Complications from Surgery for Urinary Incontinence High

Infections, obstruction and pelvic prolapse high after sling surgery

THURSDAY, March 8 (HealthDay News) -- Patients with stress urinary incontinence have complication rates one year after sling surgery that are higher than those previously reported in the literature, according to the results of a study of Medicare patients published in the March 1 issue of Obstetrics & Gynecology.

Jennifer Anger, M.D., of the University of California Los Angeles, and colleagues analyzed Medicare claims data to determine short-term complications after sling surgery among female beneficiaries aged 65 years and older. Emphasis was placed on adverse effects, such as new urinary symptoms and pelvic organ prolapse, that were deemed important by a National Institutes of Health workshop.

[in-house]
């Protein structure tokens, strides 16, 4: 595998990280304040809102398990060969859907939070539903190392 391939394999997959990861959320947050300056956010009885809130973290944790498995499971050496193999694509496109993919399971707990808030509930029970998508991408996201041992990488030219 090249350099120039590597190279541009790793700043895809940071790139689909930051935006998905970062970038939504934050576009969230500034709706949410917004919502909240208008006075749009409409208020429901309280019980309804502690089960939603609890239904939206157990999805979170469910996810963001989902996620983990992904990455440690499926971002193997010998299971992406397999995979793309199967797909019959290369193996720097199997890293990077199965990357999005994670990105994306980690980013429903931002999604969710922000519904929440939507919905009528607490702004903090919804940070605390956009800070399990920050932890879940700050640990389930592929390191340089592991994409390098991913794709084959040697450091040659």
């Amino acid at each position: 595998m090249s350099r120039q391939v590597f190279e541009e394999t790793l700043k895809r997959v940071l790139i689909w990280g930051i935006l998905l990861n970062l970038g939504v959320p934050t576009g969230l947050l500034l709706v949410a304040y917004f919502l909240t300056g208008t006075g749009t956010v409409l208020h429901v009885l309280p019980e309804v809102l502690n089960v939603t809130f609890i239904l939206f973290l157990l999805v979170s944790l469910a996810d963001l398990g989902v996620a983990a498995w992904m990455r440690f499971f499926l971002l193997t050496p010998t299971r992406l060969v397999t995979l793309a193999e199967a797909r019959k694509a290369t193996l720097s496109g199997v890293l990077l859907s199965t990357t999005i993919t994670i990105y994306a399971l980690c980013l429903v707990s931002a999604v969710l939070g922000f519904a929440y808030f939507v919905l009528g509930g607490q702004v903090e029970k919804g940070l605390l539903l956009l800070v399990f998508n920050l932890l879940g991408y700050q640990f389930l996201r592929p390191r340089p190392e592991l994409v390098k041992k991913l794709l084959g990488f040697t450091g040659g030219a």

Among a total of 1,356 sling procedures during the study period, 12.5 percent of women developed surgical or urologic complications within three months. Another 33.6 percent were diagnosed with urinary tract infections. At one year, about 7 percent had a new diagnosis of obstruction and 8 percent underwent treatment to manage obstructions. New diagnoses of urge incontinence and pelvic prolapse were also high.

"These data reflect the real-world experience of a randomly selected, geographically diverse, older American population and the actual care delivered by the medical community," the authors write. "The high rates of postoperative urinary tract infections, prolapse, and outlet obstruction suggest the need for quality improvement measures in the management of women with incontinence and pelvic prolapse.

Abstract
Full Text (subscription or payment may be required)

Physician's Briefing